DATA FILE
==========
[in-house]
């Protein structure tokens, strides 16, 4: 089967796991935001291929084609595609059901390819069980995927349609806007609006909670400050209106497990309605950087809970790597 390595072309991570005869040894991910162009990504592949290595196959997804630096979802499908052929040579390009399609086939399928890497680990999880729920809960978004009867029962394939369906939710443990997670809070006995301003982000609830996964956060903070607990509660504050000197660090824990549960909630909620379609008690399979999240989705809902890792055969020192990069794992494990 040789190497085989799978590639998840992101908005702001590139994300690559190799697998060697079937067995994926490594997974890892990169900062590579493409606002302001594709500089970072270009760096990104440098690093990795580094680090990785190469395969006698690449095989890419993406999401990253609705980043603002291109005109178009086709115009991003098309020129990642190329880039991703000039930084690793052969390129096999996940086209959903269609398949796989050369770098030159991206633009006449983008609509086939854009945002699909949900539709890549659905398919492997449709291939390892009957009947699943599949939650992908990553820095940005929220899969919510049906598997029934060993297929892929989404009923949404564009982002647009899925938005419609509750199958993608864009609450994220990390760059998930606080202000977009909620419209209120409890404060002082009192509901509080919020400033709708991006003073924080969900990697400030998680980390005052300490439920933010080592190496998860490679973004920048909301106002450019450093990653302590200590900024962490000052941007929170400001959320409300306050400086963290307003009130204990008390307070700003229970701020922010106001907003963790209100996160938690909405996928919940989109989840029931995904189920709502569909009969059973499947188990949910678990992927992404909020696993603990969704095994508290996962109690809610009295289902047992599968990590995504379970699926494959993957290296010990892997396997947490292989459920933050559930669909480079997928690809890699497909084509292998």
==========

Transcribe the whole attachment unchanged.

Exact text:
[in-house]
């Protein structure tokens, strides 16, 4: 089967796991935001291929084609595609059901390819069980995927349609806007609006909670400050209106497990309605950087809970790597 390595072309991570005869040894991910162009990504592949290595196959997804630096979802499908052929040579390009399609086939399928890497680990999880729920809960978004009867029962394939369906939710443990997670809070006995301003982000609830996964956060903070607990509660504050000197660090824990549960909630909620379609008690399979999240989705809902890792055969020192990069794992494990 040789190497085989799978590639998840992101908005702001590139994300690559190799697998060697079937067995994926490594997974890892990169900062590579493409606002302001594709500089970072270009760096990104440098690093990795580094680090990785190469395969006698690449095989890419993406999401990253609705980043603002291109005109178009086709115009991003098309020129990642190329880039991703000039930084690793052969390129096999996940086209959903269609398949796989050369770098030159991206633009006449983008609509086939854009945002699909949900539709890549659905398919492997449709291939390892009957009947699943599949939650992908990553820095940005929220899969919510049906598997029934060993297929892929989404009923949404564009982002647009899925938005419609509750199958993608864009609450994220990390760059998930606080202000977009909620419209209120409890404060002082009192509901509080919020400033709708991006003073924080969900990697400030998680980390005052300490439920933010080592190496998860490679973004920048909301106002450019450093990653302590200590900024962490000052941007929170400001959320409300306050400086963290307003009130204990008390307070700003229970701020922010106001907003963790209100996160938690909405996928919940989109989840029931995904189920709502569909009969059973499947188990949910678990992927992404909020696993603990969704095994508290996962109690809610009295289902047992599968990590995504379970699926494959993957290296010990892997396997947490292989459920933050559930669909480079997928690809890699497909084509292998």